Preliminary to a direct evaluation of premise (1) it is necessary to say a few words about premise (2), for Jones’ reasons for accepting (1) seem to result from confusions concerning the meaning of (2) and what it entails. First of all, to say that human knowledge is possible is not to assume that human knowledge claims can be made with absolute certainty. Many people, e.g. those trained in scientific method, would admit that any claim of the form “X knows that p”, although justified in light of present evidence, might have to be withdrawn in the course of further inquiry. New evidence might induce us to change our minds. However, this does not mean that truth is relative. What is relative here is knowledge claims, for these are dependent on the amount and quality of available evidence. The thesis that knowledge claims are always subject to revision in the light of new evidence is known as fallibilism.
Furthermore, to say that knowledge is possible is not to assume that humans know, or some day will know, everything. There will always be something more to be known even if fallibilism is true. Again this does not entail that knowledge is relative in any sense but the following: We may know certain propositions in the future that we do not know today or did not know yesterday. Naturally there may be some propositions that we will never know. Humans are not omniscient. I will call this the thesis of human epistemic limitation.
Neither of these theses entails skepticism. That is, the view that human knowledge is impossible. What they do entail is that certainty and complete knowledge are impossible for human beings. However, this view is not very controversial and has in fact been embraced by many Christians. Nor do these theses entail subjectivism, that is, the view that there are no objective standards of knowledge and no norms for reconciling disagreements between knowledge claims. The use of objective standards, e.g. intersubjective testability, is compatible with the theses of fallibilism and human epistemic limitation.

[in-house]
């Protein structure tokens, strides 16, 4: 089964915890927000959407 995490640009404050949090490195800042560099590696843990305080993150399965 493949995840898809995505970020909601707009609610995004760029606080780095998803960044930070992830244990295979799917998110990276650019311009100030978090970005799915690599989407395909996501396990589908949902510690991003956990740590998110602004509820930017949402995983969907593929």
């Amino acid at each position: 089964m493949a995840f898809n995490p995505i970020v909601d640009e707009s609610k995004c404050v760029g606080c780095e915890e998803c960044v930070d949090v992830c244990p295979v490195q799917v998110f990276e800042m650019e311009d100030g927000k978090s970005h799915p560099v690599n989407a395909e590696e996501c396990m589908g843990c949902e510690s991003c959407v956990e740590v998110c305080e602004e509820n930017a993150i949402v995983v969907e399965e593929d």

Direct Challenge to the Transcendental Argument
On what direct grounds can premise (1) be challenged? The arguments Jones provides for (1) are unsound and premises that seem as justified as (1) can be used in other transcendental arguments with conclusions that conflict with (3).
The Argument From Finitude
Although I find Jones’ reasoning unclear, one of his arguments for premise (1) seems to be the following. Non-Christians assume that human beings are competent to achieve knowledge without God. (“According to this view, common to non-Christians… the Christian God has to be either non-existent or irrelevant to epistemological concerns.”) However, the knowledge claims of non-Christians are limited. (“Their particular rational schemes cannot account for everything since the autonomous theorist does not have God’s ability.”) If non-Christians’ knowledge claims are limited, then the knowledge claims of non-Christians could not really be knowledge. (“Instead of the proposed exhaustive scheme of reality … the rational scheme fails leaving subjectivism and skepticism.”) Therefore, human knowledge is impossible in a non-Christian view of reality.